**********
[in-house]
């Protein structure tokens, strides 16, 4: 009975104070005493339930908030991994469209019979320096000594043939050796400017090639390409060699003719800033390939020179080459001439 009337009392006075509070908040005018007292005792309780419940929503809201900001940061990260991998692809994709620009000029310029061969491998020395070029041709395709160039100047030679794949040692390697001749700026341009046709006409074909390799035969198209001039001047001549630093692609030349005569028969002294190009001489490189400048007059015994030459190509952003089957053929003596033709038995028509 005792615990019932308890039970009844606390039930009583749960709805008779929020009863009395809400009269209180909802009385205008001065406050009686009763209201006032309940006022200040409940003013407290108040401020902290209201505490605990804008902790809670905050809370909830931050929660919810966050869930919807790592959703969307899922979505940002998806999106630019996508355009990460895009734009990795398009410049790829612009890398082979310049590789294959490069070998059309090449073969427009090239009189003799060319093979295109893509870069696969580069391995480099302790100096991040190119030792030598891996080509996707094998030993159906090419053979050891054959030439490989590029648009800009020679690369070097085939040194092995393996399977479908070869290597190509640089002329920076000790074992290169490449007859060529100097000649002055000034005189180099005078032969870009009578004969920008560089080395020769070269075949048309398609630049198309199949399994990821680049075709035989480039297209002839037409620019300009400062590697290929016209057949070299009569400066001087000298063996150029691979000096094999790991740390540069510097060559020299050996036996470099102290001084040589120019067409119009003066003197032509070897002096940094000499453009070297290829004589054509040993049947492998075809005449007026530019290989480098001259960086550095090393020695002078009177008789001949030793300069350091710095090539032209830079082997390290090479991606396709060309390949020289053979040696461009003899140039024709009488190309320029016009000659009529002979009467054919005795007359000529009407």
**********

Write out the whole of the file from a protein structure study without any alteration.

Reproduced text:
[in-house]
């Protein structure tokens, strides 16, 4: 009975104070005493339930908030991994469209019979320096000594043939050796400017090639390409060699003719800033390939020179080459001439 009337009392006075509070908040005018007292005792309780419940929503809201900001940061990260991998692809994709620009000029310029061969491998020395070029041709395709160039100047030679794949040692390697001749700026341009046709006409074909390799035969198209001039001047001549630093692609030349005569028969002294190009001489490189400048007059015994030459190509952003089957053929003596033709038995028509 005792615990019932308890039970009844606390039930009583749960709805008779929020009863009395809400009269209180909802009385205008001065406050009686009763209201006032309940006022200040409940003013407290108040401020902290209201505490605990804008902790809670905050809370909830931050929660919810966050869930919807790592959703969307899922979505940002998806999106630019996508355009990460895009734009990795398009410049790829612009890398082979310049590789294959490069070998059309090449073969427009090239009189003799060319093979295109893509870069696969580069391995480099302790100096991040190119030792030598891996080509996707094998030993159906090419053979050891054959030439490989590029648009800009020679690369070097085939040194092995393996399977479908070869290597190509640089002329920076000790074992290169490449007859060529100097000649002055000034005189180099005078032969870009009578004969920008560089080395020769070269075949048309398609630049198309199949399994990821680049075709035989480039297209002839037409620019300009400062590697290929016209057949070299009569400066001087000298063996150029691979000096094999790991740390540069510097060559020299050996036996470099102290001084040589120019067409119009003066003197032509070897002096940094000499453009070297290829004589054509040993049947492998075809005449007026530019290989480098001259960086550095090393020695002078009177008789001949030793300069350091710095090539032209830079082997390290090479991606396709060309390949020289053979040696461009003899140039024709009488190309320029016009000659009529002979009467054919005795007359000529009407």